On the other hand, logical consequences are appropriate, as long as they are done without shaming. For example, having them help with clean-up after an potty-training accident allows them to see the consequences. Or taking back the big kid underwear, saying ‘it looks like you’re not ready for this yet… let’s go back to diapers for a while’, helps them to see what the goal is and what the reward is of accomplishing it.
Critics of rewards say they are a short-term solution to gain compliance with parental requests, not a long-term path to instilling the behaviors, qualities, and values you want your child to attain. And, research has found that kids who are raised on a series of rewards can become more self-centered, materialistic, reward junkies looking for their next fix from parents who can become exhausted by coming up with new rewards.
Experts recommend that when you want your child to learn a new skill, think about what it is you are really trying to teach and stay focused on that. Work with your child to find their motivation for learning this new skill. As they make attempts along the way, give specific praise for their efforts and their commitment, and specific recommendations for how they might improve. The emphasis is more on the process than the product, more on the work they do than on the “talent” they have. When they accomplish a goal that they set, then it is totally appropriate to celebrate that with something (Stickers? M&M’s? A special toy?) as long as the emphasis is on the value of the accomplishment itself, not on having done whatever they needed to do just to earn the reward.
The only way to see this is a rather cropped version of Fox's movie channel, but that version does have all the Spanish language sub titled. Though that fact that "our heroes" don't know what is being said around them is also part of the plot. I assume the film had subtitles when it was released but it's possible it intentionally didn't--a bold move that might not have worked--again I don't know, the subtitles I saw on the film looked to be added for TV.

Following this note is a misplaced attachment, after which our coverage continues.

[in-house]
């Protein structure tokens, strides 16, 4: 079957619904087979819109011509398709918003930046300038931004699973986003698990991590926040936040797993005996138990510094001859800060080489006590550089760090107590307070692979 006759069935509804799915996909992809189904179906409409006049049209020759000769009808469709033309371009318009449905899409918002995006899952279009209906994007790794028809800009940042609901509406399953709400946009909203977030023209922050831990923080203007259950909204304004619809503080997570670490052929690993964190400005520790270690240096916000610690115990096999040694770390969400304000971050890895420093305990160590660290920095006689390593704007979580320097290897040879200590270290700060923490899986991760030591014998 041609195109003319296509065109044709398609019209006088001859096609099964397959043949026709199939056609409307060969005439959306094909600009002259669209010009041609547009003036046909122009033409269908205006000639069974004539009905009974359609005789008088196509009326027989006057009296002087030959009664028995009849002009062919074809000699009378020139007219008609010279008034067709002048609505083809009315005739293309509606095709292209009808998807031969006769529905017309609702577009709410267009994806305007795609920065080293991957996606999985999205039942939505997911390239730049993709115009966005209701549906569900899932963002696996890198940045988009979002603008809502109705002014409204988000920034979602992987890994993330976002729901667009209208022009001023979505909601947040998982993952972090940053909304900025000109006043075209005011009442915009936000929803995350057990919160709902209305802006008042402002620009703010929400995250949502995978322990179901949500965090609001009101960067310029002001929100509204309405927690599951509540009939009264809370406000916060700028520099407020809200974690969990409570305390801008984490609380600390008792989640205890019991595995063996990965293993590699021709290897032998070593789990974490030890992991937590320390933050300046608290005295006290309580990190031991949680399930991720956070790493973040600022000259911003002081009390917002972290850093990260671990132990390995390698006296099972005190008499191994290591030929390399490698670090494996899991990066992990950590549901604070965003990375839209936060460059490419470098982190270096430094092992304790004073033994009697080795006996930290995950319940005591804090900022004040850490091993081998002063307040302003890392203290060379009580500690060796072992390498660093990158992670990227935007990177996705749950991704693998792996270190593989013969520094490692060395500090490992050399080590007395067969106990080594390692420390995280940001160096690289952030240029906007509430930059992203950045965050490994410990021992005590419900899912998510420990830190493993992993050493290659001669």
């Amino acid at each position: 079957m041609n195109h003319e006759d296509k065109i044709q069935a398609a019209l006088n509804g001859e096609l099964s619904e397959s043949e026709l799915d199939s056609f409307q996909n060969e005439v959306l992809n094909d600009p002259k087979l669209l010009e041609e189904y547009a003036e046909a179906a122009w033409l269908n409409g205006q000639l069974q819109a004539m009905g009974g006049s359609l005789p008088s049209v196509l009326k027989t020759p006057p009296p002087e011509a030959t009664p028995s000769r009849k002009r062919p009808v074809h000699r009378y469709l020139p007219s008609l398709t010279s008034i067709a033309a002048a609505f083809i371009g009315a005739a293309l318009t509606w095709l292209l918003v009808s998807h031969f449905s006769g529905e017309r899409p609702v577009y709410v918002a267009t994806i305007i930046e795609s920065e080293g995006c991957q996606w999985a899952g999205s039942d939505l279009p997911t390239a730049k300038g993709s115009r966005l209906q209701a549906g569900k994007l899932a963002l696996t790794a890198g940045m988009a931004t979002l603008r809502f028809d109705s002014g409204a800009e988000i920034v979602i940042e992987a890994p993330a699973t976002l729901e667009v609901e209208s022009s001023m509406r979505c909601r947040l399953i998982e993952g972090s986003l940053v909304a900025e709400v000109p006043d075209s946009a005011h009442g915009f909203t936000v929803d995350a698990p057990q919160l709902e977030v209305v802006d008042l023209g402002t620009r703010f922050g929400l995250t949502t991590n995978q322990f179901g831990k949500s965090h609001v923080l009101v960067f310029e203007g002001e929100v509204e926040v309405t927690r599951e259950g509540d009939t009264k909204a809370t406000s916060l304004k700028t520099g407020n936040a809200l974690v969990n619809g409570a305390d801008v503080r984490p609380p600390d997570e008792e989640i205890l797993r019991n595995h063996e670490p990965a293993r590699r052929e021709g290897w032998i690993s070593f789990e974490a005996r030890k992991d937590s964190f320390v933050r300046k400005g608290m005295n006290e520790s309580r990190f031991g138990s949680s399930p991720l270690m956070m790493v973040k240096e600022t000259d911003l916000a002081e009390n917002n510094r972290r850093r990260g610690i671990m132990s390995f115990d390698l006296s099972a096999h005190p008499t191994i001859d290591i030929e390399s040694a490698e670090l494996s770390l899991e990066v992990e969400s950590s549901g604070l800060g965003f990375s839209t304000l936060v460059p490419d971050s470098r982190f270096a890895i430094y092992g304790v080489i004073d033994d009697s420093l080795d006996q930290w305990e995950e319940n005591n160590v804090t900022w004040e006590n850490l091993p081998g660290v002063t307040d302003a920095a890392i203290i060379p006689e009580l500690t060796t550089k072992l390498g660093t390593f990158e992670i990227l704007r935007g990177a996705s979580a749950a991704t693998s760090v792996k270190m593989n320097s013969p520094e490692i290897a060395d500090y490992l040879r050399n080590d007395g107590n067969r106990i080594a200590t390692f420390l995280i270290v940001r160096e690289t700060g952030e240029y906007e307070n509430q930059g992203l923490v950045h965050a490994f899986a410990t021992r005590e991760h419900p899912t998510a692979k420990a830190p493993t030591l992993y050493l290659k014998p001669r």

It's often fascinating to watch and beautifully shot with some striking aerial shots and complex staging. Sydow is very good though his character sometimes slips out of being the central focus of the film. the ending is rather abrupt and more like films from the 1970's than the 1960's which may have been part of what kept audiences away.
But there is real tension and a good set up for the story that develops as the group on their way for THE REWARD slowly divide into rival sectors. The sparse use of music is effective much of the music being source (a guitar and flute) played on screen. It seems to be building to a big pay off which doesn't happen and it loses steam towards the end and then ends too quickly. It is a modern day western perhaps that puts people off as well. Too bad there isn't a perfect version of it to see as it looks to be shot in a very wide Cinemascope aspect ratio, but it could prove to be an undiscovered pleasure for film fans who want to find new films to like--long after box office success of failure matter. Give it a try.